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Vitamin E and Male Infertility

This study has been completed.
Sponsor:
ClinicalTrials.gov Identifier:
NCT00178516
First Posted: September 15, 2005
Last Update Posted: July 30, 2009
The safety and scientific validity of this study is the responsibility of the study sponsor and investigators. Listing a study does not mean it has been evaluated by the U.S. Federal Government. Read our disclaimer for details.
Collaborator:
Mae Stone Goode Foundation
Information provided by:
University of Rochester
  Purpose

The goal of this study is to determine whether there is a correlation between the levels of Vitamin E in sperm and sperm DNA fragmentation.

Previous research has shown that damage to the DNA in sperm may cause infertility or increase the chances of miscarriage, if the damage is extensive (eg. present in the overwhelming majority of sperm). Some studies suggest that DNA damage can be caused by oxidative stress. Antioxidants, such as Vitamin E, which are present in some foods, can prevent damage to cells from "free radicals", which are naturally present by-products of metabolism. We ask whether there is a correlation between sperm DNA damage and Vitamin E


Condition Intervention
Male Infertility Other: behavior, procedure

Study Type: Observational
Study Design: Observational Model: Case Control
Time Perspective: Prospective
Official Title: Vitamin E and Male Infertility

Resource links provided by NLM:


Further study details as provided by University of Rochester:

Primary Outcome Measures:
  • correlate vitamin E levels in spermatozoa with degree of DNA fragmentation in infertile men

Biospecimen Retention:   Samples With DNA
whole blood, serum, semen

Enrollment: 58
Study Start Date: June 2004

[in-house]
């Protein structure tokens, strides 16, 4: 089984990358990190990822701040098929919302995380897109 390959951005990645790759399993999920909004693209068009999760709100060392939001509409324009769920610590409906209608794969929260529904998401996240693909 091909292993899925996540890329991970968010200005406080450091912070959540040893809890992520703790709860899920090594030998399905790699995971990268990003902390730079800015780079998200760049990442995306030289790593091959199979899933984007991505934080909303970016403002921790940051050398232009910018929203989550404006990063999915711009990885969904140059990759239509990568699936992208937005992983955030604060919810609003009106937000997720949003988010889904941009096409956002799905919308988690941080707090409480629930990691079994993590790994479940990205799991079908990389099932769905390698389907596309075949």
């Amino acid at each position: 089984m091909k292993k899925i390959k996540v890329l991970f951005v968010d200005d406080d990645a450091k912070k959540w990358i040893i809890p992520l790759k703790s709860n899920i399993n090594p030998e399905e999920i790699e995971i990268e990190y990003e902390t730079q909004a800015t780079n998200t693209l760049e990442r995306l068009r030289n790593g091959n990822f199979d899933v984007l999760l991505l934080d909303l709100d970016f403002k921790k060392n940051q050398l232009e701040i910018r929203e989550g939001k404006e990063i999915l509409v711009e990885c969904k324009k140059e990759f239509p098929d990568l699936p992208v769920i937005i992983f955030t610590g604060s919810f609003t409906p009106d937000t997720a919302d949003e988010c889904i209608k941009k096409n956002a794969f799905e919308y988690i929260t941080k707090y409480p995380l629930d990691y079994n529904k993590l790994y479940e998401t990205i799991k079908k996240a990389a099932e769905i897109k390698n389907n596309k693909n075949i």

Study Completion Date: December 2005
Primary Completion Date: December 2005 (Final data collection date for primary outcome measure)
Detailed Description:
Sperm DNA damage is an emerging cause of male infertility that is likely to be more common among men with increased reactive oxygen species in the ejaculate. Vitamin E can protect the sperm membrane from oxidative damage and increased levels are associated with low levels of reactive oxygen species. This is a study of Vitamin E levels in the spermatozoa and sera of 48 infertile men, and 20 fertile men as a control group, to look for correlations between sperm vitamin E levels and the degree of sperm DNA fragmentation. Dietary intake of antioxidants will also be included.
  Eligibility

Information from the National Library of Medicine

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Ages Eligible for Study:   18 Years to 65 Years   (Adult)
Sexes Eligible for Study:   Male
Accepts Healthy Volunteers:   Yes
Sampling Method:   Non-Probability Sample
Study Population
Infertility clinic, community sample
Criteria

Inclusion Criteria:

  • infertile men with previously abnormal semen analyses.
  • Control group: fertile adult males

Exclusion Criteria:

  • Proxceed use within 3 months of the start of study.
  • Vitamin E supplements with > 45 IU daily
  Contacts and Locations
Information from the National Library of Medicine

To learn more about this study, you or your doctor may contact the study research staff using the contact information provided by the sponsor.

Please refer to this study by its ClinicalTrials.gov identifier (NCT number): NCT00178516


Locations
United States, New York
University of Rochester Medical Center, Department of OB/GYN
Rochester, New York, United States, 14642
Sponsors and Collaborators
University of Rochester
Mae Stone Goode Foundation
Investigators
Principal Investigator: Vivian Lewis, MD University of Rochester
  More Information

Responsible Party: Vivian LEwis, MD, UNiversity of Rochester Medical Center
ClinicalTrials.gov Identifier: NCT00178516     History of Changes
Other Study ID Numbers: RSRB 10160
First Submitted: September 13, 2005
First Posted: September 15, 2005
Last Update Posted: July 30, 2009
Last Verified: July 2009

Keywords provided by University of Rochester:
male
infertility

Additional relevant MeSH terms:
Infertility
Infertility, Male
Genital Diseases, Male
Genital Diseases, Female
Vitamin E
Antioxidants
Molecular Mechanisms of Pharmacological Action
Protective Agents
Physiological Effects of Drugs
Vitamins
Micronutrients
Growth Substances